The COP26 climate summit in Glasgow is almost done and dusted, with some ambitious commitments and breakthroughs from governments and companies to tackle the climate disaster more aggressively. But while there seems to be broad agreement about what must be done to prevent the planet from getting hotter – such as reaching net zero emissions in the coming decades – major disagreements remain how to subtract it.
As countries try to green jobs while boosting exports to keep foreign money flowing in, reliance on protectionist economic policies is becoming an increasing point of friction between governments. Here are two juicy examples where this dynamic plays out.
The US is messing with Mexico and Canada about cars. The Biden administration has united Mexico and Canada in anger over its proposal to roll out financial incentives for Americans to buy US-made electric vehicles, with additional tax credits for buying a car with a US-made battery or battery. in a union factory. Some American political nerds weren’t at all surprised given Biden’s years of bona fides as a pro-union fighter.
However, Ottawa was shocked and is now outraged, calling it a protectionist move that will encourage automakers to build electric vehicle plants in the US rather than Canada. That’s a huge deal, as the auto industry is one of Canada’s largest manufacturing sectors, contributing more than $12.5 billion to GDP in 2020. key car industry for electric models, which is central to Mexico’s overall strategy for combating climate change.
Mexico City and Ottawa have accused Washington of violating the USMCA – a NAFTA replacement that was painstaking to negotiate – which was supposed to ensure a level playing field for the three countries. Canada and Mexico could now bring a case under the pact’s dispute settlements.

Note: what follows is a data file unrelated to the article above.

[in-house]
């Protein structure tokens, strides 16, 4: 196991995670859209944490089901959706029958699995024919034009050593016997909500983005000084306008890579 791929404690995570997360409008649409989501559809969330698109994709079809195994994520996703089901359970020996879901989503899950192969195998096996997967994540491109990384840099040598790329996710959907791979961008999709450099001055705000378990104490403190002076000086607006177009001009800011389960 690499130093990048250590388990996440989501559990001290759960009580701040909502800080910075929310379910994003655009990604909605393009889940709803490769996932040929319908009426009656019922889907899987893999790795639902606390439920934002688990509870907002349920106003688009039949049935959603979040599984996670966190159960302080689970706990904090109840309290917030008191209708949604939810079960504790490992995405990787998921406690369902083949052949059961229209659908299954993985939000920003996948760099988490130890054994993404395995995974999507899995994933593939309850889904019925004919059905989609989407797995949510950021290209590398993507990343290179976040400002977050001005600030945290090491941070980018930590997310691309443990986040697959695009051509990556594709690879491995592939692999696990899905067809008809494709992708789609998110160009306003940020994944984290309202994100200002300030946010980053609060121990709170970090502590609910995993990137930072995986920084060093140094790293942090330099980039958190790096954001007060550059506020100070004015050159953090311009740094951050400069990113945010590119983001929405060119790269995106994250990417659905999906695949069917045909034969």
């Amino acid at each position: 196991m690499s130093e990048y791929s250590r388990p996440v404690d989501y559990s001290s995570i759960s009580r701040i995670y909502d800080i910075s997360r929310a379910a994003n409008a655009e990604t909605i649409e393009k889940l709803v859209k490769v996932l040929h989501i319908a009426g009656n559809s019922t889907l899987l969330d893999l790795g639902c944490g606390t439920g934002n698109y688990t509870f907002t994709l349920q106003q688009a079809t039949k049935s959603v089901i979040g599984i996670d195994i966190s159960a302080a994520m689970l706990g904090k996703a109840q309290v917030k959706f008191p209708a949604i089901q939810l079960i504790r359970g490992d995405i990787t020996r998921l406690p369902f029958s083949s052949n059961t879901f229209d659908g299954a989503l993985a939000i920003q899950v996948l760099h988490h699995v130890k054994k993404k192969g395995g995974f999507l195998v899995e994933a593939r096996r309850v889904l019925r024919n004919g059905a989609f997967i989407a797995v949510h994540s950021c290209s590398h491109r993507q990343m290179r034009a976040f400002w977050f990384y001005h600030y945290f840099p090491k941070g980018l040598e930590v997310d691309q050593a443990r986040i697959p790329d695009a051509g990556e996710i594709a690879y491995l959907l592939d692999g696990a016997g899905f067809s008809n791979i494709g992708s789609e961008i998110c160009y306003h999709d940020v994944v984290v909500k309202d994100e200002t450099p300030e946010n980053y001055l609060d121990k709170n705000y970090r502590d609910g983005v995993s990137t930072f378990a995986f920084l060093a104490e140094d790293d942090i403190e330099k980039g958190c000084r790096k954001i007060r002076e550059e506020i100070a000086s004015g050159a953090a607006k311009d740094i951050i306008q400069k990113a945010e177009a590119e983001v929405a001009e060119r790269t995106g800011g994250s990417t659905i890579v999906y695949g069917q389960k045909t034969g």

The most exclusive club in Europe: carbon. The European Union, which has made some of the most ambitious climate pledges in the world to date, has proposed a carbon tax on specific imports entering the bloc, including steel, fertilizer, oil and cement. Brussels essentially wants to impose carbon taxes so that foreign producers have the same financial burden as European manufacturers when making similar products.
By putting a price on carbon emissions – and forcing EU-dependent economies to pay or lose big business – the European Commission has devised a way to pay, at least in part, for its very expensive Green Deal.
What’s more, some countries are up in arms that Brussels has urged wealthy, like-minded countries to join the carbon pricing system in exchange for access to the EU’s internal market, excluding tariffs and quotas already in place for others. goods. (Canada is now investigating its own scheme). Critics say it is discriminatory to set up a “transatlantic climate club” — where all states would impose either a border tax on CO2 or an equivalent emissions trading system —: Australian coal-loving Prime Minister Scott Morrison, for example, said the pressure is “trading.” just protectionism under another name.” Meanwhile, Brazil, South Africa, China and India have also complained that a far-reaching carbon border tax would be a “trade barrier”, unfairly penalizing developing countries that still rely on fossil fuels to grow their economies.
While the EU has pulled back in recent months — giving countries five years to get their climate priorities under control — the US has not ruled out imposing tit-for-tat tariffs if Brussels imposes carbon taxes on American goods. Meanwhile, countries like China, Russia and Turkey – which are on the brink of losing a lot of an EU carbon tax — have accused Brussels of violating international trade principles.
What now? Some climate policy proponents are concerned that the use of coercive means such as tariffs and tax credits could backfire, giving ammunition to the naysayers who believe climate policies lead to bad economies.
Will global efforts to protect the planet ultimately thwart national efforts to protect particular industries?